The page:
Ridership projections for transit projects are notoriously overly optimistic. According to a 2020 FTA study, only about half of all transit projects funded by the FTA achieve 80% or more of their projected ridership. Historically, Metro’s projections for ridership of prospective projects have been among the worst, but its projections for Metro’s Uptown BRT are probably a world record for the most wildly exaggerated ridership projection.
A 2013 ridership projection in the early days of the project estimated that 18,400 riders would use the service by 2020. In 2015, Metro released a more “conservative” projection that by 2020 average daily ridership would be 14,850. Then Metro chair, Gilbert Garcia, who requested the updated study, said, “the numbers overall justify the need for improved transit along this corridor.”
After a number of delays, the project finally opened for service in August 2020. The ridership has been a complete disaster. In the last year, the line averaged 774 riders per day.1
Defenders of the Uptown line offer two excuses for the poor ridership. First, they blame the pandemic. Certainly, the pandemic affected transit ridership across the globe. But Metro’s overall ridership rebounded last year to nearly 75% of the pre-pandemic level. By comparison, there has been very little improvement in the ridership on the Uptown line.
Living in the Uptown area, I can assure you there is no shortage of vehicular traffic. A Kastle survey of return to office trends found that 60% of Houston workers have returned to the office and the Galleria shops are bustling.
So, if the Uptown BRT was, say, carrying 40-50% of the projections and using the pandemic as an excuse for lower ridership, that would be reasonable. But when a line is only carrying 5% of the projected ridership more than a year after the pandemic has been over, that is the result of a poorly designed project and delusional projections.
The second excuse sometimes offered for the poor ridership was that the original Metro Solutions plan approved by voters in 2003 contemplated that the Uptown line would be connected to light rail at both ends. While it is true that was part of the 2003 plan, that interconnectivity was not an assumption in the 2013 or 2015 ridership projections.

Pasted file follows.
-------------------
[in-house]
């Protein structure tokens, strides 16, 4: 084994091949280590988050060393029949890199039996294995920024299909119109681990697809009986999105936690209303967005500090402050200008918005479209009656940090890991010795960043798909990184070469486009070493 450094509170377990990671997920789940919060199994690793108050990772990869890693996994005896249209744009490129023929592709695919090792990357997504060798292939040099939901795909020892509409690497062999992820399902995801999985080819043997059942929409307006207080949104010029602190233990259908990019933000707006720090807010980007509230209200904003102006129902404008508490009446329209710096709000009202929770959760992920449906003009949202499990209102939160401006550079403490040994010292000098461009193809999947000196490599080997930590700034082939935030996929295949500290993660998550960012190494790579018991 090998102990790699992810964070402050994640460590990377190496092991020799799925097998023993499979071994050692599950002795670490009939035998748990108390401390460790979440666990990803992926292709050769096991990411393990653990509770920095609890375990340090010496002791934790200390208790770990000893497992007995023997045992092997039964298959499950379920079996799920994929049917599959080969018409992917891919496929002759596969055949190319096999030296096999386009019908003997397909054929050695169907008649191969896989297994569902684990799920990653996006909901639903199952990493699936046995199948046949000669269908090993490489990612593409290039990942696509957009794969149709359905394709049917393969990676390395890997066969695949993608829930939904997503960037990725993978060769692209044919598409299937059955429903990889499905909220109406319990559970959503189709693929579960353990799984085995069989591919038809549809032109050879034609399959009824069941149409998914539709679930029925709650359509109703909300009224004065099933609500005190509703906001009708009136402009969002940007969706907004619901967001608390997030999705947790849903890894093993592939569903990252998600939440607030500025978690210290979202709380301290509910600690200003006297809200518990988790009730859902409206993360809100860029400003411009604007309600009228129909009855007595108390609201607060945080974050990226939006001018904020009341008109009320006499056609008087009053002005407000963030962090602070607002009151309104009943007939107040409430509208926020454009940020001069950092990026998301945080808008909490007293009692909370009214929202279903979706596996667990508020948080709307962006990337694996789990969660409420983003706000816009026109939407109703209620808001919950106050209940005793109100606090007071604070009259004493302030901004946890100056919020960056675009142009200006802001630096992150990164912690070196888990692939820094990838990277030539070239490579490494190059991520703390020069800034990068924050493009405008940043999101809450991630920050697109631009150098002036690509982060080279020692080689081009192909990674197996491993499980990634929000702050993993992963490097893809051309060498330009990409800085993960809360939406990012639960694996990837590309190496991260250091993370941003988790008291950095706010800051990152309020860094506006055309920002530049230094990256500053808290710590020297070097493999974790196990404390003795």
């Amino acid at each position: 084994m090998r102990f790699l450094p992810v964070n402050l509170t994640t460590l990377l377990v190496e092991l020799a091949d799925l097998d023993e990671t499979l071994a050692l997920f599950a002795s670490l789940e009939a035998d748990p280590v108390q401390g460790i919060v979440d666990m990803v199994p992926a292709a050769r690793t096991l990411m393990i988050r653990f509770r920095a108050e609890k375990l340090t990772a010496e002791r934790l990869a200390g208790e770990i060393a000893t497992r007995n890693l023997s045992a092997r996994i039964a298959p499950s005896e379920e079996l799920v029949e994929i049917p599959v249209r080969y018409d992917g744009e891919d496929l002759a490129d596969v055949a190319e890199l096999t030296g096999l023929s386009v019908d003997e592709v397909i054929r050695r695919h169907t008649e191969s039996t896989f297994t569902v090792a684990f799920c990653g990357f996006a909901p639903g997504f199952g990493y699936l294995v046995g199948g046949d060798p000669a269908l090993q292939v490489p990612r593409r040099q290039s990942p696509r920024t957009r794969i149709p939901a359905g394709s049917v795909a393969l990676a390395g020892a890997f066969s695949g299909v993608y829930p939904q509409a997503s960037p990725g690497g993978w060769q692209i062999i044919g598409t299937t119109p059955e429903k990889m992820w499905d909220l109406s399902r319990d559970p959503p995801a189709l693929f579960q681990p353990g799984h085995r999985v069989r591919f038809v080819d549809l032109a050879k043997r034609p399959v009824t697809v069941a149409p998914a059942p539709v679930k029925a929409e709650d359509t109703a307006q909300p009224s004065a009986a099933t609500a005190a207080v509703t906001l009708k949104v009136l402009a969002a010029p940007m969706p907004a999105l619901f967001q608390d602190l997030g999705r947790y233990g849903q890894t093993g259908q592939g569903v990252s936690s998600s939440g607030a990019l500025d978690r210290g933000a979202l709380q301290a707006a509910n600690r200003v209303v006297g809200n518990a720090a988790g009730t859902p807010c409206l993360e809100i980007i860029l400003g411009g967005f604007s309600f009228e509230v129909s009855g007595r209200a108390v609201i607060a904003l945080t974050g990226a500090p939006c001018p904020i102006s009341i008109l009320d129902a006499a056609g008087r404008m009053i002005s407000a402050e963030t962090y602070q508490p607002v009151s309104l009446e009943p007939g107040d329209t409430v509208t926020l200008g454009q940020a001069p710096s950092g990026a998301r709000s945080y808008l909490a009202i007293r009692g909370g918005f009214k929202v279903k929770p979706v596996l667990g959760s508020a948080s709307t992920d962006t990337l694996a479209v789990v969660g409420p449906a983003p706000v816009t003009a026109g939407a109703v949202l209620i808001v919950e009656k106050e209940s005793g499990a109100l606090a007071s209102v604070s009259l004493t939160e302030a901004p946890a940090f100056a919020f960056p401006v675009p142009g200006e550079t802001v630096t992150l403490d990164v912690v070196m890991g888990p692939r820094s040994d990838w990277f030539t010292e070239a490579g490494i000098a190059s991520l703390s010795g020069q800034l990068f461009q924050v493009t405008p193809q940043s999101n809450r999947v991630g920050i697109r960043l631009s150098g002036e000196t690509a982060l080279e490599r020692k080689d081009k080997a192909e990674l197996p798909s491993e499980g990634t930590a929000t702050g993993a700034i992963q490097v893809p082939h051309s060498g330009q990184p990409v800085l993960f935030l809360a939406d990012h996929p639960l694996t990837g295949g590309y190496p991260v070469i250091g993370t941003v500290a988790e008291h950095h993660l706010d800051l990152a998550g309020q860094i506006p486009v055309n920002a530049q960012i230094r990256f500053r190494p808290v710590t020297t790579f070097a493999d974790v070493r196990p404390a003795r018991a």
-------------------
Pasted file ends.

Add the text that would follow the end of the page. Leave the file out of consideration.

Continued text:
Those projections were based solely on the connectivity to the park and ride facilities located at each end of the line, and in particular the elevated connector to the north end, which was included. The belief was that commuters would drive their cars to the parking facilities on the north or south end of the line and then ride the BRT to the workplace. However, on almost any morning you will find the parking facilities nearly empty.
The Uptown BRT cost taxpayers roughly $200 million. That is a cost of about $250,000 per daily rider, before taking into account the ongoing operating costs. This public money was spent based on a projected ridership twenty times greater than the actual ridership has turned out to be.
In the private sector there would be consequences for such a colossal blunder. But not in the transit world. No one has been fired. The same consultants that prepared the projections are still working for Metro. And instead of reconsidering whether bus rapid transit is a viable strategy, Metro is doubling down with plans to spend billions more on the same mode that has so utterly failed in Uptown.
The cost of the Uptown line was mostly funded by the Uptown TIRZ, which means it was largely paid for with property taxes dollars. There is no end to the list of the ways those property taxes could have been better spent on refurbishing Houston’s crumbling infrastructure. We can no longer allow precious public resources to be wasted on these kinds of vanity projects which enrich special interests but provide little to no benefit to the public. We simply cannot afford it.
Note 1 – A friend of mine recently rode the Uptown line from one end to the other and back. On his ride there were two apparently homeless ladies sleeping on the bus and did not exit during his ride. I confirmed with Metro that they would have been counted as riders by the automatic passenger counters located at the entry to the bus. I do not know whether this is a common occurrence or not.